The newly designed Web site also introduces a paywall that allows readers a limited number of free articles before prompting them to subscribe for access to the magazine’s “bad attitude” on cellphone, tablet, computer and paper.
Summers, who joined the staff in 2011, describes the Baffler as “a loose collective of disaffiliated culture critics, obsolete knowledge workers, poets, illustrators and closet utopians.” That group includes Baffler co-founder Thomas Frank along with Nicholson Baker, Barbara Ehrenreich, Susan Faludi, James K. Galbraith, David Graeber, Jed Perl, Rick Perlstein, Lydia Millet and many other clever writers who jostle conventional wisdom.
“Of course, if you prefer twee stories (er, ‘narratives’) suitable to put you to sleep, radio magazines like ‘This American Life‘ are always on,” Summers says. “Or if you want a dose of doctrinaire dissent, where you can anticipate the next two moves in the argument, that too lies in abundant supply. We’re looking to blow up the consensus while alighting on the third side of the debate, the side of irony.”
Naturally, that irreverent stance — toward the left and the right — can annoy some readers. But that’s fine with the editors.
Summers says, “A few of our longer essays on the rule of nerds and geeks have had surprising crossover appeal, even making Hacker News, where comments typically run along the lines of ‘The Baffler is smug and ignorant to the point of dangerously distracting incoherence.’ That there is house-ad material, friend.”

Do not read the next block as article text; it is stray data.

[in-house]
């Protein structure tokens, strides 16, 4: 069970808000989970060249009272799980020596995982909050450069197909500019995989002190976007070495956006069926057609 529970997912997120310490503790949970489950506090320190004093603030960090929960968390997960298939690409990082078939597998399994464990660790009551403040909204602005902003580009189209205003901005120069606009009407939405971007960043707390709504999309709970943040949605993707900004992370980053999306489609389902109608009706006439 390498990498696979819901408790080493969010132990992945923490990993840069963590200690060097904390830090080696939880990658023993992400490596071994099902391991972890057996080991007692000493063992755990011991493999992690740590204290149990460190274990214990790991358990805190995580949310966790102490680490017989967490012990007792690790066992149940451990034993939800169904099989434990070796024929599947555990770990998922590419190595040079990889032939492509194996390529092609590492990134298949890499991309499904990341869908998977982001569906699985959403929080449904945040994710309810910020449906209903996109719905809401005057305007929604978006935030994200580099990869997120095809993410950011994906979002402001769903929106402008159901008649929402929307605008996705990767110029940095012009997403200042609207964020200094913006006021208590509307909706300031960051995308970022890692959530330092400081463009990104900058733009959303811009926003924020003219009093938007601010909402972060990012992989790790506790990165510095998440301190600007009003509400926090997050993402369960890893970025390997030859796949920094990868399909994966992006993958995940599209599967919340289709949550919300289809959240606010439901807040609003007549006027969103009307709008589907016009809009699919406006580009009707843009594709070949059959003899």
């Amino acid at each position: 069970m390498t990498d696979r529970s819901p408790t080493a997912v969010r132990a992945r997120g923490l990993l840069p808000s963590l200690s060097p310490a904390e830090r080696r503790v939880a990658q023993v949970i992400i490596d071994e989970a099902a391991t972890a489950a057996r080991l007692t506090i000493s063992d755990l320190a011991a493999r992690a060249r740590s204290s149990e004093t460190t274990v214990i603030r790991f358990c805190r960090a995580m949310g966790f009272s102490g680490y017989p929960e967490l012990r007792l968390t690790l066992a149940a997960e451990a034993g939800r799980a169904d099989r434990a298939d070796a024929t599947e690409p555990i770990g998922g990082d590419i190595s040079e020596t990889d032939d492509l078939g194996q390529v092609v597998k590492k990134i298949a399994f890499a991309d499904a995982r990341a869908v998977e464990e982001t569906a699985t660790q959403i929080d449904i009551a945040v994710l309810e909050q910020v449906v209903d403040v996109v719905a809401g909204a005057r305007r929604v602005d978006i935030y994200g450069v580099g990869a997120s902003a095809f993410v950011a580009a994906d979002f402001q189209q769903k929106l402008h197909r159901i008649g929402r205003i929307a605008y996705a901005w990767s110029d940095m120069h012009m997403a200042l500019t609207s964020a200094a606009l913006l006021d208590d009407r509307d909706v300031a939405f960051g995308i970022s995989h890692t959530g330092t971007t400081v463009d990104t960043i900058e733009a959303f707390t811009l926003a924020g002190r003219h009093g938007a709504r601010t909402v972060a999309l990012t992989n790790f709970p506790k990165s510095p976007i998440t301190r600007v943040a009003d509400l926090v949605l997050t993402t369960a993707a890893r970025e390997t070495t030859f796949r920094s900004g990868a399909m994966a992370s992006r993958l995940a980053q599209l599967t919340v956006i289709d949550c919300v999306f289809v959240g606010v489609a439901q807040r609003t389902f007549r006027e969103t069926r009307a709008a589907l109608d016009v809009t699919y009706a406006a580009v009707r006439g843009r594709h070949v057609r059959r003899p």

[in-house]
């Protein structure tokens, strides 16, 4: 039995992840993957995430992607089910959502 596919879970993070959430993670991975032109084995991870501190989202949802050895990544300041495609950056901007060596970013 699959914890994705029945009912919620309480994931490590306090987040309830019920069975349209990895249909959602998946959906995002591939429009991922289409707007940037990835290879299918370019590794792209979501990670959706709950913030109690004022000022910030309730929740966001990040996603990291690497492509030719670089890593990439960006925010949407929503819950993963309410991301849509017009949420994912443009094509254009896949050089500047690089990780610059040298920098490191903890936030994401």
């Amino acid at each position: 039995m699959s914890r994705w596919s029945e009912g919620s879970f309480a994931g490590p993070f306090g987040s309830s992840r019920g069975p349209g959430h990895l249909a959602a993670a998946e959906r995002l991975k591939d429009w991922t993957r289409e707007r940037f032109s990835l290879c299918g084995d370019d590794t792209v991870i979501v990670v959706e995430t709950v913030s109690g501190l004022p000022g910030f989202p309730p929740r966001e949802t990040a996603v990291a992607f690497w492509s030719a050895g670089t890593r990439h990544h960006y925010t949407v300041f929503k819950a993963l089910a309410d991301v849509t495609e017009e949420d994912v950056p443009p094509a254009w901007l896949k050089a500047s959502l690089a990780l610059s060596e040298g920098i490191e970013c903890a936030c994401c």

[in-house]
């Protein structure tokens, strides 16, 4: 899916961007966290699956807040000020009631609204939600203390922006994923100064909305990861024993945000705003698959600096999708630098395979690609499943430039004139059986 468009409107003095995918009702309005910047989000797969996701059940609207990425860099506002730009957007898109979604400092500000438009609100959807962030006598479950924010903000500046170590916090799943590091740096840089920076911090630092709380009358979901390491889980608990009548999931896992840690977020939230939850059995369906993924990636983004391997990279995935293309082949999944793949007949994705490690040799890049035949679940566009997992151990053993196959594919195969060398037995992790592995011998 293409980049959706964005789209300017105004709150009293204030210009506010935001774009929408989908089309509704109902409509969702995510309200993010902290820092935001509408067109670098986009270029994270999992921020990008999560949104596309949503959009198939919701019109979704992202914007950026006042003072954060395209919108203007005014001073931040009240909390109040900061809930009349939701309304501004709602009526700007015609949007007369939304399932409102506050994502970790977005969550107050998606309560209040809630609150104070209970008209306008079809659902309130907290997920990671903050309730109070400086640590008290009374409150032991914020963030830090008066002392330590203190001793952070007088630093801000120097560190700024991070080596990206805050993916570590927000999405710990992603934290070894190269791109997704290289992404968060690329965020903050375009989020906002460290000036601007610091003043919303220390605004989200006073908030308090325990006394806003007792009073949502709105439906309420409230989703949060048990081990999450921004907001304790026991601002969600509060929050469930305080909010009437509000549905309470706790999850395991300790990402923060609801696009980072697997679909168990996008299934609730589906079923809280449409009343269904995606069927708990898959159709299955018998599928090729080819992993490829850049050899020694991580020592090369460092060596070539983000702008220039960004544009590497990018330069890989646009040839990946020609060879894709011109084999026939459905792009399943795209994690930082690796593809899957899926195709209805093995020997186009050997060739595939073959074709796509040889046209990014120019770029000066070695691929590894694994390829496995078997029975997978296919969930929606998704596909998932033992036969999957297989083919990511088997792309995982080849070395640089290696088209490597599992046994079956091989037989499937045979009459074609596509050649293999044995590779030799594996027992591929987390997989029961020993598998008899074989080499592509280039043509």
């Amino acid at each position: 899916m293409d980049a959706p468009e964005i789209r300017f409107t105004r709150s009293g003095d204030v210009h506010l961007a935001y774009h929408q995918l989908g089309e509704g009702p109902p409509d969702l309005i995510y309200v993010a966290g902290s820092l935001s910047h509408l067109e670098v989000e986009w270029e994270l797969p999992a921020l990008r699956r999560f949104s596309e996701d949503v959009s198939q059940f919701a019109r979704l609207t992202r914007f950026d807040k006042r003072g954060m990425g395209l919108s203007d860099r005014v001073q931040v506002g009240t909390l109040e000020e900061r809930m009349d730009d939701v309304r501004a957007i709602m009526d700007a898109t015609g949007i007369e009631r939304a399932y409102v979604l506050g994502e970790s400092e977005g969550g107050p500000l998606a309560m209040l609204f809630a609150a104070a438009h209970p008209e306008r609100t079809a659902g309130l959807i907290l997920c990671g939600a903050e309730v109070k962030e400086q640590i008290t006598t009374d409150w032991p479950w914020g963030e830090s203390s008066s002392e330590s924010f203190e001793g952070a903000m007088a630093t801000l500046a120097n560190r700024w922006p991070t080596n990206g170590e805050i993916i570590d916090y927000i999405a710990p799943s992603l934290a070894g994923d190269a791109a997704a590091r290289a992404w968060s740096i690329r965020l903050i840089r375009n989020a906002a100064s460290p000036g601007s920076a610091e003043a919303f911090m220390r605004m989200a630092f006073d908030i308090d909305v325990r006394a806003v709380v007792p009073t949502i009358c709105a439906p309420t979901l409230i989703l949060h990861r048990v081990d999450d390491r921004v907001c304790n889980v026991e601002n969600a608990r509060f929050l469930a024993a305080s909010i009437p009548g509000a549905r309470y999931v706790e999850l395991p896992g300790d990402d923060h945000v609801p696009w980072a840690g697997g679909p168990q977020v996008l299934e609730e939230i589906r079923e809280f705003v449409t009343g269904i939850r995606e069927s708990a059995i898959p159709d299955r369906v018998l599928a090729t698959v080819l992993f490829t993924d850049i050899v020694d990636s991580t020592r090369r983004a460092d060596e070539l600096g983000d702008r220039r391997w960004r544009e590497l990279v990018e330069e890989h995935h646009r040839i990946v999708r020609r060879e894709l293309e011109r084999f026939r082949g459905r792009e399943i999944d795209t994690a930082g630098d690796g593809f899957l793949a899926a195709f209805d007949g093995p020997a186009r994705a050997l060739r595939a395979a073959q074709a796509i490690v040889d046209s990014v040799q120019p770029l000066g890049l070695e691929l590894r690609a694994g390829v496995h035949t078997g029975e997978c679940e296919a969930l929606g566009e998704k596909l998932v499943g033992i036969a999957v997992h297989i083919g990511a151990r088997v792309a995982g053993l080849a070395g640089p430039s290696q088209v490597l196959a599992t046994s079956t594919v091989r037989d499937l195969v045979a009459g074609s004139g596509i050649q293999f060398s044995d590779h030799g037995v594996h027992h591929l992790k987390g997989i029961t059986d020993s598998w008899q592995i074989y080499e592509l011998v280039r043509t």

For fans of the magazine’s trenchant commentary, this new Web site is welcome news because the Baffler has not always been easy to find. Some years, its publishing schedule was erratic, and once or twice it almost vanished. In the 1990s, it moved from Virginia to the South Side of Chicago, where its office and most of its papers were destroyed by a fire. It’s currently published in Cambridge, Mass. (Read a brilliant, typically baffling essay about Cambridge’s digital start-up culture here.)
At a time when many publications find that the Web seems to make more economic sense than print, the Baffler remains dedicated to hard-copy issues. “The formal limitations of print — from the fixed page sizes to the limited color spectrum — present a creative field that suits our style,” Summers says. “The work we commission for the magazine tends to come in long and seems easier to read on the page, accompanied as it is by so much art.”
Given the magazine’s caustic critique of consumerism and business culture, it’s not surprising that the Baffler doesn’t take advertisements. (It’s owned by the nonprofit Baffler Foundation.) And perhaps its audience will always be fit, though few. “We have approximately 20 percent of the subscribers we deserve,” Summers says. (Disclosure: I’m one of them.)
The staff is small, too, with just five full-time employees. In deference to its editorial philosophy, the Baffler has no
slaves interns. Summers points with pride to an essay by Jim Frederick that the magazine published back in 1997 called “Internment Camp: The Intern Economy and the Culture Trust.” It ended with these depressingly prescient lines: “The glamour titans will have all the free labor they will ever need. And in a world where we are forced to mortgage pieces of our soul every day, we are increasingly going to have to give it away for free.”
The Web site redesign arrives just before publication of a new bound collection from the Baffler — its third — called “No Future for You.” And in September, the magazine will begin an eight-city tour offering discussions on feminism, technology, journalism and other subjects.
Prepare to be baffled — in the best way.